OT: It wouldn't work. Because the crackers would find a way to work out the triggers in the code. Yeah, for the first game to use this sort of DRM it may take them ages, but once they have done it once it becomes much quicker. Same is true for all older DRM. A new system comes in, it takes a while to crack, after that the process is semi-automated.

Ha, talk about "damning with faint praise". Indeed Ubisoft, you are really good at implementing terrible terrible ideas - congratulations! Now go die in a hole.

Most people are content to wait weeks for a release to come out in their country, I don't see how pirates would not be content to wait a few weeks to play the game.
Some may want to play it so much that they go out and buy it, but I imagine the majority of pirates would wait.
And as someone else says, if there's a little bit of money to be made, even if it's from advertising revenue or something, they'll do it, and if everyone who wants to play waits that long, they'll still get that.

I don't think calling attention to the fact it has finally been cracked is a good idea either...
If I was still pirating games, I'd totally be hitting that up.

imagine the cognitive dissonance thats going to occur when someone finally does implement an unbreakable DRM, and the game STILL sells like crap. youll hear the sounds of executive's head exploding all over the place. meanwhile, indie devs will just tool right along, selling their games without DRM (and save money from not licensing DRM), develop a loyal customer base, and not sweat the "lost" non-sales from piracy just like they have been for a while now.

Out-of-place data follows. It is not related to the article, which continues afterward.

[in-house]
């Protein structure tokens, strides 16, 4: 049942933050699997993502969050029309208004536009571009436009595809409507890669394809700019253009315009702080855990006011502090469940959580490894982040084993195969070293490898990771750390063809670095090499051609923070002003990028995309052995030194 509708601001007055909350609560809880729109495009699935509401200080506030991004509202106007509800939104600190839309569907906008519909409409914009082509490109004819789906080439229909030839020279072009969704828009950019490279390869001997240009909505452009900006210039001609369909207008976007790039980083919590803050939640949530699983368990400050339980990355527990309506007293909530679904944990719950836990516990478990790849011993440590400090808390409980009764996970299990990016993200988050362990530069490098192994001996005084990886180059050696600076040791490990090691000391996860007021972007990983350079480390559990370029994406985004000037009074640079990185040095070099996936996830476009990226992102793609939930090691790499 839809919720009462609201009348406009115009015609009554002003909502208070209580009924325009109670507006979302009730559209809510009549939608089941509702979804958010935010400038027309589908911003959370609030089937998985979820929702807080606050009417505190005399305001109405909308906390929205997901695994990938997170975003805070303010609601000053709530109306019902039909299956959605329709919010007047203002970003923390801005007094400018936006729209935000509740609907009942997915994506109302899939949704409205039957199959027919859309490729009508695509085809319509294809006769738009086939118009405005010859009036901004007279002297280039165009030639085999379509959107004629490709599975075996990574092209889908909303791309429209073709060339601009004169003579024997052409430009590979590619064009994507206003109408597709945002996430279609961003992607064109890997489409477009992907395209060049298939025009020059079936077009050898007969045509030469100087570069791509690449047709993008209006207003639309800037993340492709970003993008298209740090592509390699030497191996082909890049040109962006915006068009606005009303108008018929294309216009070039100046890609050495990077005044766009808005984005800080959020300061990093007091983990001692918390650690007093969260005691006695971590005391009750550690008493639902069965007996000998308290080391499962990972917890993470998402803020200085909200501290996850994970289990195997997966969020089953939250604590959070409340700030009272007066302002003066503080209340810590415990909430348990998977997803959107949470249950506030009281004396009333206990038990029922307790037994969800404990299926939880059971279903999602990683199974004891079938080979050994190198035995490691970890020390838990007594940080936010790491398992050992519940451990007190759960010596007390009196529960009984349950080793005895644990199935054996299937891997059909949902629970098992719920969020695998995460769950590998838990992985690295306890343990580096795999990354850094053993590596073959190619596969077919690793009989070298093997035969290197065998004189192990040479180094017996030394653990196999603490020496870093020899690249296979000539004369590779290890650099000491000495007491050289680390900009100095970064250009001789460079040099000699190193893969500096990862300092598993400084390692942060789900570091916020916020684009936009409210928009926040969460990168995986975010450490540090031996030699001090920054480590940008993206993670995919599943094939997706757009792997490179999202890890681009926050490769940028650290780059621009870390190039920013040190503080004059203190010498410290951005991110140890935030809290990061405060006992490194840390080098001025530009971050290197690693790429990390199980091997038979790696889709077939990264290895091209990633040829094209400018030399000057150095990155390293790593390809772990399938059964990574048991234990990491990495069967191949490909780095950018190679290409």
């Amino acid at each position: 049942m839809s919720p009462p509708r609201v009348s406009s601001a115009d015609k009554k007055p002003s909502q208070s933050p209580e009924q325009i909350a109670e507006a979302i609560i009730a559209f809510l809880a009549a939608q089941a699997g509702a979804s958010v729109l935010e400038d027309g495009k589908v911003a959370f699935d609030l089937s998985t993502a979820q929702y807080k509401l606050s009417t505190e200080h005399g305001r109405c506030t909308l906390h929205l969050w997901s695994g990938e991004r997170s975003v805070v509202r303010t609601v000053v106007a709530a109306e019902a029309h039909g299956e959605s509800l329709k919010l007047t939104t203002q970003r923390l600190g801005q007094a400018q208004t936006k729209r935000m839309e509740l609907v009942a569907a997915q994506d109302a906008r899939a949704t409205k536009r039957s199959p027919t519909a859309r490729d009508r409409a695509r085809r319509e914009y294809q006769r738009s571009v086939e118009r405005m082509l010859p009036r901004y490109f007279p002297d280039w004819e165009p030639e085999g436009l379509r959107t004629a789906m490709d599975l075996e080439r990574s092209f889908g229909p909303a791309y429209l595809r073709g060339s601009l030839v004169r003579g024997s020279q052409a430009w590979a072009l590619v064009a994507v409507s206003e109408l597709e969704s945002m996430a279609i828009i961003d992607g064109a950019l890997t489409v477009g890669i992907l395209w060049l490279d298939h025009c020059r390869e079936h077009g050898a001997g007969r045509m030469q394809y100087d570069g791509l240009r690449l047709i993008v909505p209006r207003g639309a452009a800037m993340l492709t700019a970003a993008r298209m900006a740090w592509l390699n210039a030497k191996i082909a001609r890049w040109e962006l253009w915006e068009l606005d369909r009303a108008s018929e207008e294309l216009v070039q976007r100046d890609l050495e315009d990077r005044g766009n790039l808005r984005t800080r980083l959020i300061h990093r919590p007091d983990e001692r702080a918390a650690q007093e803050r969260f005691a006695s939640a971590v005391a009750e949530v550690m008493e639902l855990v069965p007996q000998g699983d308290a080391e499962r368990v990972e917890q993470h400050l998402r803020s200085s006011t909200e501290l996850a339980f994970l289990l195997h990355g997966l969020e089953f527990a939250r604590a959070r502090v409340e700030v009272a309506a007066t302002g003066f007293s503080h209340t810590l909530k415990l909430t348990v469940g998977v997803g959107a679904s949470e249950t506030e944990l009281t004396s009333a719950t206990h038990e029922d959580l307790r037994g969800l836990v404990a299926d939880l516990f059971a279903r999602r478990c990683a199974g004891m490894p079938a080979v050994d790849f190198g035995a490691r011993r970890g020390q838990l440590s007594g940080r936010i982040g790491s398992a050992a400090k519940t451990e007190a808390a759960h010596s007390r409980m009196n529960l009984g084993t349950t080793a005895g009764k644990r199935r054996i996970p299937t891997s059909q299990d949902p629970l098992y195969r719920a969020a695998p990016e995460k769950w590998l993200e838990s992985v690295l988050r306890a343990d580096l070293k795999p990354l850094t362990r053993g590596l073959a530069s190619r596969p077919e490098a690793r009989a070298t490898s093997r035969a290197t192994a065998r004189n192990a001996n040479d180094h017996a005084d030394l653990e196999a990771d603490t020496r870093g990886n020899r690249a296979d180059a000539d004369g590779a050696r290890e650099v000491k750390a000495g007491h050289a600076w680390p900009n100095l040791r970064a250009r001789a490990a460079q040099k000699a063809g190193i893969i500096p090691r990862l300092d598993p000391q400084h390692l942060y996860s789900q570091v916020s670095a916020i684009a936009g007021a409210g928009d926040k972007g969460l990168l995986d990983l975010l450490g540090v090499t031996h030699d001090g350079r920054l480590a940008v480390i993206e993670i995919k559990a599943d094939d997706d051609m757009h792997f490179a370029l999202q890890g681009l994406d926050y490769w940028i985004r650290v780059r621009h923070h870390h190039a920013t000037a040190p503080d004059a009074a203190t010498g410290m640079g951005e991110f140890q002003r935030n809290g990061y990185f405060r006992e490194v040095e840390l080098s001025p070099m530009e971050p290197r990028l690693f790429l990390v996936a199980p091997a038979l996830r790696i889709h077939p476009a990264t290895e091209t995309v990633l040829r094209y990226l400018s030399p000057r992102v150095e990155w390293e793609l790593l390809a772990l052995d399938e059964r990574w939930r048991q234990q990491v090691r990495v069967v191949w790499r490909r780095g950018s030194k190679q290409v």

Flying Dagger:
Most people are content to wait weeks for a release to come out in their country, I don't see how pirates would not be content to wait a few weeks to play the game.
Some may want to play it so much that they go out and buy it, but I imagine the majority of pirates would wait.
And as someone else says, if there's a little bit of money to be made, even if it's from advertising revenue or something, they'll do it, and if everyone who wants to play waits that long, they'll still get that.